Philosophy and science determine the main tendencies of the twentieth century. As ideology and technology (in other words, in their popular forms), they have been seen as the causes of what is considered to be the devastating dehumanization of man. But ideology and technology are not the only expressions of modern science. Indeed, a particular form of science has arisen which shows signs of developing into a new Renaissance.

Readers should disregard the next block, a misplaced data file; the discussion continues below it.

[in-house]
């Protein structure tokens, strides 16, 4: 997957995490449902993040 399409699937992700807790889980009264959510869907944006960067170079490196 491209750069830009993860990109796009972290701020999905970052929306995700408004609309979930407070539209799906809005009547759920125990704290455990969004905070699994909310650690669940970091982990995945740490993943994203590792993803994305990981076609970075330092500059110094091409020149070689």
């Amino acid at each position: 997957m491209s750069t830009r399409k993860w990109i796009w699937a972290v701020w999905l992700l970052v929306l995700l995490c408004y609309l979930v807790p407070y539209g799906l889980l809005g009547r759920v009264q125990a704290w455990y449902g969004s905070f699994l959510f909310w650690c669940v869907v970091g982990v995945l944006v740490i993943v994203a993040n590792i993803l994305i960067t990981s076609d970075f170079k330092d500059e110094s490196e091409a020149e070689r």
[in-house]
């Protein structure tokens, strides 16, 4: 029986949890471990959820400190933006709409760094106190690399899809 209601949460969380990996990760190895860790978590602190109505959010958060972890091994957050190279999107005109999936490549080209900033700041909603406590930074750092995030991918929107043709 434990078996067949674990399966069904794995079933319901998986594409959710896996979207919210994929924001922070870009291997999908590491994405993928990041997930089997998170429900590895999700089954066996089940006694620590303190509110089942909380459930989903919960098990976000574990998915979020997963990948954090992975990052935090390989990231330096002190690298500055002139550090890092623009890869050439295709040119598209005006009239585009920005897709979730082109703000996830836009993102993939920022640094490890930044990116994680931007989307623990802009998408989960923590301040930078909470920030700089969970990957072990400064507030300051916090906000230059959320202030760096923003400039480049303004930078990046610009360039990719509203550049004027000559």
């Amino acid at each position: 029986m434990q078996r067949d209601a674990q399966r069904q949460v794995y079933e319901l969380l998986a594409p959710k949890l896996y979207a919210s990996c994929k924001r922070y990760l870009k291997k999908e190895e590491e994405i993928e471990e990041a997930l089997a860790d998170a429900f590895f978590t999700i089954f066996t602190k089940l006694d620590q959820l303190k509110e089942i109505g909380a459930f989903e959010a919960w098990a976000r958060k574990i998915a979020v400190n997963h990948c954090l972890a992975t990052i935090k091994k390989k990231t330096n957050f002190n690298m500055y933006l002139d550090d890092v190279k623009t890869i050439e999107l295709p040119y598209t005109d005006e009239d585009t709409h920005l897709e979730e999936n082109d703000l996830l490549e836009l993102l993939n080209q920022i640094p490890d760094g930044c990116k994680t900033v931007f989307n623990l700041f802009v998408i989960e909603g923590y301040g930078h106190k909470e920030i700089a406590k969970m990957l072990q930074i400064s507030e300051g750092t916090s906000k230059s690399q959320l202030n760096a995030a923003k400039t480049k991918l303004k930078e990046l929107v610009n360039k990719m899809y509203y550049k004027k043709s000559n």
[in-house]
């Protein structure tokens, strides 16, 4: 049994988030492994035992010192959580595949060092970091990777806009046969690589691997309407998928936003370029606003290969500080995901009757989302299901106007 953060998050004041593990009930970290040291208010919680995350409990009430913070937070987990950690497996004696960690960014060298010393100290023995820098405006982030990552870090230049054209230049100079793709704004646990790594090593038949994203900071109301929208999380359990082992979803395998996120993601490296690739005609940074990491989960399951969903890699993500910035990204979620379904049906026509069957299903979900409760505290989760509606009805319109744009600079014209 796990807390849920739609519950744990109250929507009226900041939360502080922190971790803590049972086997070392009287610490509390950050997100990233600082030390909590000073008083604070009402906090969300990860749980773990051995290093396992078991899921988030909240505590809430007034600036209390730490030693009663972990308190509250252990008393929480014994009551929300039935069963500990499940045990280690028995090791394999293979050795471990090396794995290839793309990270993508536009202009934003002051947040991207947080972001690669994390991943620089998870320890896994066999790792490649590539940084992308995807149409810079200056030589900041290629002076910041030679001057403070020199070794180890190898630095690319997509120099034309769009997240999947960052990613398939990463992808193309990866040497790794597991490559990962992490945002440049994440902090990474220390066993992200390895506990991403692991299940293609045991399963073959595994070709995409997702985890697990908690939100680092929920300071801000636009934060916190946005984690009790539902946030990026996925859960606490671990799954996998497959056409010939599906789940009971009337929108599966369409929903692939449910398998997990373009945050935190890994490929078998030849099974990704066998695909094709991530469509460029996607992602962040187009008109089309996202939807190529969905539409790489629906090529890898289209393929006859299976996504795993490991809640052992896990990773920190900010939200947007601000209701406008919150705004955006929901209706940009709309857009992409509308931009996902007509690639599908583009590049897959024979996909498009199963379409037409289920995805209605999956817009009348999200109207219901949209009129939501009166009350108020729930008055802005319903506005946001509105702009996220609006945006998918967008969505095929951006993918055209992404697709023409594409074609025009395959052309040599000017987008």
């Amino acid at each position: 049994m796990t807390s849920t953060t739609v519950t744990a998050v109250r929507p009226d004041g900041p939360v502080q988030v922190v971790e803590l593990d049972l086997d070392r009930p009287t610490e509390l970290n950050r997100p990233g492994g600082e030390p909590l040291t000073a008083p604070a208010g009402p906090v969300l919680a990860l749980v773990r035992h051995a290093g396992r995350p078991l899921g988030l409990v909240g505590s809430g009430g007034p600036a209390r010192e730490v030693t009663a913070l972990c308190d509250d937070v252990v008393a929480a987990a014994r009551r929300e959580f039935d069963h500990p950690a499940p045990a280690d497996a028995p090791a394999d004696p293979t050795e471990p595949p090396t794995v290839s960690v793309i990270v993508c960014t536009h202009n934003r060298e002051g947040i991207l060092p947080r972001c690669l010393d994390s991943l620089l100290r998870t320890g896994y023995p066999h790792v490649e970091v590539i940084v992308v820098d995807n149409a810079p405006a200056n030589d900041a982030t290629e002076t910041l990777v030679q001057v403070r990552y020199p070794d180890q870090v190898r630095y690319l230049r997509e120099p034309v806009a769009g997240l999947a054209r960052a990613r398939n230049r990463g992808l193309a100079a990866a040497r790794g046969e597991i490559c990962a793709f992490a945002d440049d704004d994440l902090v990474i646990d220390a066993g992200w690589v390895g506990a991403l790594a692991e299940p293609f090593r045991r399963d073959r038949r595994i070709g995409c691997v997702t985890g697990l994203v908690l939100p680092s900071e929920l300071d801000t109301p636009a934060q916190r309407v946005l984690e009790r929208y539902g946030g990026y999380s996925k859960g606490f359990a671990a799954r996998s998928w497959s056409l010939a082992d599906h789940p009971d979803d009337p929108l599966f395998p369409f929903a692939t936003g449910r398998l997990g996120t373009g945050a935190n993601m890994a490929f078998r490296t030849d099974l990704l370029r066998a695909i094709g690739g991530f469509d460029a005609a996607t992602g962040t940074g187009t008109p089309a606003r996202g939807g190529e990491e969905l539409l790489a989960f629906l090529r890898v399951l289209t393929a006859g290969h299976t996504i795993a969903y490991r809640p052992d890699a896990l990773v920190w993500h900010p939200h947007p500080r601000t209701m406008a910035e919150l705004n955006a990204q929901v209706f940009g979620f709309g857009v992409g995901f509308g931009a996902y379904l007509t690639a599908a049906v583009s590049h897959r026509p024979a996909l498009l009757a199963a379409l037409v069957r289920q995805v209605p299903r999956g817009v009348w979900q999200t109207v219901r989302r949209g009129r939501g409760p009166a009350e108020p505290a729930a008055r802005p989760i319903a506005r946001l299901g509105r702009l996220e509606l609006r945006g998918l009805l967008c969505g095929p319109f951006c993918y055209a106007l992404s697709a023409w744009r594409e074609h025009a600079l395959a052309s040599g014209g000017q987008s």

Today, on the Continent, the rationales of many disciplines have undergone profound change, and during two decades the new spirit that has been growing since the turn of the century has flowered into what can be considered a new cultural era. The ideas underlying the new attitudes have already often been described and interpreted, but it is one thing to report what has been going on and another to see . . .
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